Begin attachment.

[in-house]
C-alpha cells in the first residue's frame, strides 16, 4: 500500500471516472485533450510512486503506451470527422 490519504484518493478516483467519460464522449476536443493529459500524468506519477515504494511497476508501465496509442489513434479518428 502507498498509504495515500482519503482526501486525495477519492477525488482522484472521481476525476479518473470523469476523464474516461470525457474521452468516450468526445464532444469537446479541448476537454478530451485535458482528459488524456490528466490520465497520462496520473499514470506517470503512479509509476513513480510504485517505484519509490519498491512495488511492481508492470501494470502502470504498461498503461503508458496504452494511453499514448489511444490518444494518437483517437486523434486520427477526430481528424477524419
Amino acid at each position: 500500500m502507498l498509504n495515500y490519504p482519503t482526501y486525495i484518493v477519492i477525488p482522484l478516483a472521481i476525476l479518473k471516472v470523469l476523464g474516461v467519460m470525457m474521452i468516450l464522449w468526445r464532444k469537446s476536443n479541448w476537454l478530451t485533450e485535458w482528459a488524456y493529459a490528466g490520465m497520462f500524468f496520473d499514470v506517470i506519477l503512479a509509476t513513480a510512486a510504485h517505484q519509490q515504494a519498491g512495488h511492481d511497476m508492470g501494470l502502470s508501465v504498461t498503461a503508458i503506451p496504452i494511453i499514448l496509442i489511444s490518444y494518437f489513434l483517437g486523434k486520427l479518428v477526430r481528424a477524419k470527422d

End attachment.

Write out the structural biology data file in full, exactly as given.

[in-house]
C-alpha cells in the first residue's frame, strides 16, 4: 500500500471516472485533450510512486503506451470527422 490519504484518493478516483467519460464522449476536443493529459500524468506519477515504494511497476508501465496509442489513434479518428 502507498498509504495515500482519503482526501486525495477519492477525488482522484472521481476525476479518473470523469476523464474516461470525457474521452468516450468526445464532444469537446479541448476537454478530451485535458482528459488524456490528466490520465497520462496520473499514470506517470503512479509509476513513480510504485517505484519509490519498491512495488511492481508492470501494470502502470504498461498503461503508458496504452494511453499514448489511444490518444494518437483517437486523434486520427477526430481528424477524419
Amino acid at each position: 500500500m502507498l498509504n495515500y490519504p482519503t482526501y486525495i484518493v477519492i477525488p482522484l478516483a472521481i476525476l479518473k471516472v470523469l476523464g474516461v467519460m470525457m474521452i468516450l464522449w468526445r464532444k469537446s476536443n479541448w476537454l478530451t485533450e485535458w482528459a488524456y493529459a490528466g490520465m497520462f500524468f496520473d499514470v506517470i506519477l503512479a509509476t513513480a510512486a510504485h517505484q519509490q515504494a519498491g512495488h511492481d511497476m508492470g501494470l502502470s508501465v504498461t498503461a503508458i503506451p496504452i494511453i499514448l496509442i489511444s490518444y494518437f489513434l483517437g486523434k486520427l479518428v477526430r481528424a477524419k470527422d